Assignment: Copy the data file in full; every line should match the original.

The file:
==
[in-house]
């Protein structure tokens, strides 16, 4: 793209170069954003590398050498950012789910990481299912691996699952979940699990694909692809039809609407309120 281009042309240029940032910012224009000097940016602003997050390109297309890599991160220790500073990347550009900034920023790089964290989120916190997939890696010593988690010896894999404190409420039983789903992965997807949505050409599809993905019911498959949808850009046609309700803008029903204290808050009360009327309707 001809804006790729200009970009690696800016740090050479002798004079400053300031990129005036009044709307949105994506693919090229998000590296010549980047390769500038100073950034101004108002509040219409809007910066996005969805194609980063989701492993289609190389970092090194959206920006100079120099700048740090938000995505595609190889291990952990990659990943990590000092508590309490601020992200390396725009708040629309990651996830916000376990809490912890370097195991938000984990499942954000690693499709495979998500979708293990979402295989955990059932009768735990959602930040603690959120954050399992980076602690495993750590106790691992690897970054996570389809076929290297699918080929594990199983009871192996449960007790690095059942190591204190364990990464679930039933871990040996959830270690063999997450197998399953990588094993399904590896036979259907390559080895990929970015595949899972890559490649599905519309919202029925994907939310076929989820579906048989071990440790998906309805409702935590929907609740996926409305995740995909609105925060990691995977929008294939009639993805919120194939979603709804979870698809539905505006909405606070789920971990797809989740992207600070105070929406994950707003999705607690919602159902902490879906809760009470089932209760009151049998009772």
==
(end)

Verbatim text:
[in-house]
């Protein structure tokens, strides 16, 4: 793209170069954003590398050498950012789910990481299912691996699952979940699990694909692809039809609407309120 281009042309240029940032910012224009000097940016602003997050390109297309890599991160220790500073990347550009900034920023790089964290989120916190997939890696010593988690010896894999404190409420039983789903992965997807949505050409599809993905019911498959949808850009046609309700803008029903204290808050009360009327309707 001809804006790729200009970009690696800016740090050479002798004079400053300031990129005036009044709307949105994506693919090229998000590296010549980047390769500038100073950034101004108002509040219409809007910066996005969805194609980063989701492993289609190389970092090194959206920006100079120099700048740090938000995505595609190889291990952990990659990943990590000092508590309490601020992200390396725009708040629309990651996830916000376990809490912890370097195991938000984990499942954000690693499709495979998500979708293990979402295989955990059932009768735990959602930040603690959120954050399992980076602690495993750590106790691992690897970054996570389809076929290297699918080929594990199983009871192996449960007790690095059942190591204190364990990464679930039933871990040996959830270690063999997450197998399953990588094993399904590896036979259907390559080895990929970015595949899972890559490649599905519309919202029925994907939310076929989820579906048989071990440790998906309805409702935590929907609740996926409305995740995909609105925060990691995977929008294939009639993805919120194939979603709804979870698809539905505006909405606070789920971990797809989740992207600070105070929406994950707003999705607690919602159902902490879906809760009470089932209760009151049998009772």